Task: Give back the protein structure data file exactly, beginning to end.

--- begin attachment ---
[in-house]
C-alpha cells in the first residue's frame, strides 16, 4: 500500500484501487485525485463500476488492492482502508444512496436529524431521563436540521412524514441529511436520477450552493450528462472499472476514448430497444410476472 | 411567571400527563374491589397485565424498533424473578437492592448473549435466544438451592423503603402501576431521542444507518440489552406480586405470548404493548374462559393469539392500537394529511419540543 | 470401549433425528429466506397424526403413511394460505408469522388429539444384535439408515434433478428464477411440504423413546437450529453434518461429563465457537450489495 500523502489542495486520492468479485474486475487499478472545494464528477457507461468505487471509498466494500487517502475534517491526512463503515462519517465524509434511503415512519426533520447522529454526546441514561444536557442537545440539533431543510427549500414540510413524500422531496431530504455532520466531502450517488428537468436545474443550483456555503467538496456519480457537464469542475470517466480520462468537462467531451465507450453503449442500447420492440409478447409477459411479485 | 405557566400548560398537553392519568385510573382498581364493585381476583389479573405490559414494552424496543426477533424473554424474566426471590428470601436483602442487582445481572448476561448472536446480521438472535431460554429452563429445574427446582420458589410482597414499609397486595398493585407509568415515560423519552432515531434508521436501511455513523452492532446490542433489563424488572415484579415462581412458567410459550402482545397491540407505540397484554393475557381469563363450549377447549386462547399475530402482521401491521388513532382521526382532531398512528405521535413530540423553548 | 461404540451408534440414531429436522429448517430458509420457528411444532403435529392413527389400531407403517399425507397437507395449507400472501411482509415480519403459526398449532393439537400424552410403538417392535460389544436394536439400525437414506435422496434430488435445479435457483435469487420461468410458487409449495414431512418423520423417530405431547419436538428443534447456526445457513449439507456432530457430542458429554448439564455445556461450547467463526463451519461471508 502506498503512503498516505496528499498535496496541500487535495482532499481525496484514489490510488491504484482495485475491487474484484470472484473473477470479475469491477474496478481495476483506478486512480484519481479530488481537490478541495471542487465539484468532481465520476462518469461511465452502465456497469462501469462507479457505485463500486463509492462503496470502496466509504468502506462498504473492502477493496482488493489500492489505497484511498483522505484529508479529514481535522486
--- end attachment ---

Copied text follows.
[in-house]
C-alpha cells in the first residue's frame, strides 16, 4: 500500500484501487485525485463500476488492492482502508444512496436529524431521563436540521412524514441529511436520477450552493450528462472499472476514448430497444410476472 | 411567571400527563374491589397485565424498533424473578437492592448473549435466544438451592423503603402501576431521542444507518440489552406480586405470548404493548374462559393469539392500537394529511419540543 | 470401549433425528429466506397424526403413511394460505408469522388429539444384535439408515434433478428464477411440504423413546437450529453434518461429563465457537450489495 500523502489542495486520492468479485474486475487499478472545494464528477457507461468505487471509498466494500487517502475534517491526512463503515462519517465524509434511503415512519426533520447522529454526546441514561444536557442537545440539533431543510427549500414540510413524500422531496431530504455532520466531502450517488428537468436545474443550483456555503467538496456519480457537464469542475470517466480520462468537462467531451465507450453503449442500447420492440409478447409477459411479485 | 405557566400548560398537553392519568385510573382498581364493585381476583389479573405490559414494552424496543426477533424473554424474566426471590428470601436483602442487582445481572448476561448472536446480521438472535431460554429452563429445574427446582420458589410482597414499609397486595398493585407509568415515560423519552432515531434508521436501511455513523452492532446490542433489563424488572415484579415462581412458567410459550402482545397491540407505540397484554393475557381469563363450549377447549386462547399475530402482521401491521388513532382521526382532531398512528405521535413530540423553548 | 461404540451408534440414531429436522429448517430458509420457528411444532403435529392413527389400531407403517399425507397437507395449507400472501411482509415480519403459526398449532393439537400424552410403538417392535460389544436394536439400525437414506435422496434430488435445479435457483435469487420461468410458487409449495414431512418423520423417530405431547419436538428443534447456526445457513449439507456432530457430542458429554448439564455445556461450547467463526463451519461471508 502506498503512503498516505496528499498535496496541500487535495482532499481525496484514489490510488491504484482495485475491487474484484470472484473473477470479475469491477474496478481495476483506478486512480484519481479530488481537490478541495471542487465539484468532481465520476462518469461511465452502465456497469462501469462507479457505485463500486463509492462503496470502496466509504468502506462498504473492502477493496482488493489500492489505497484511498483522505484529508479529514481535522486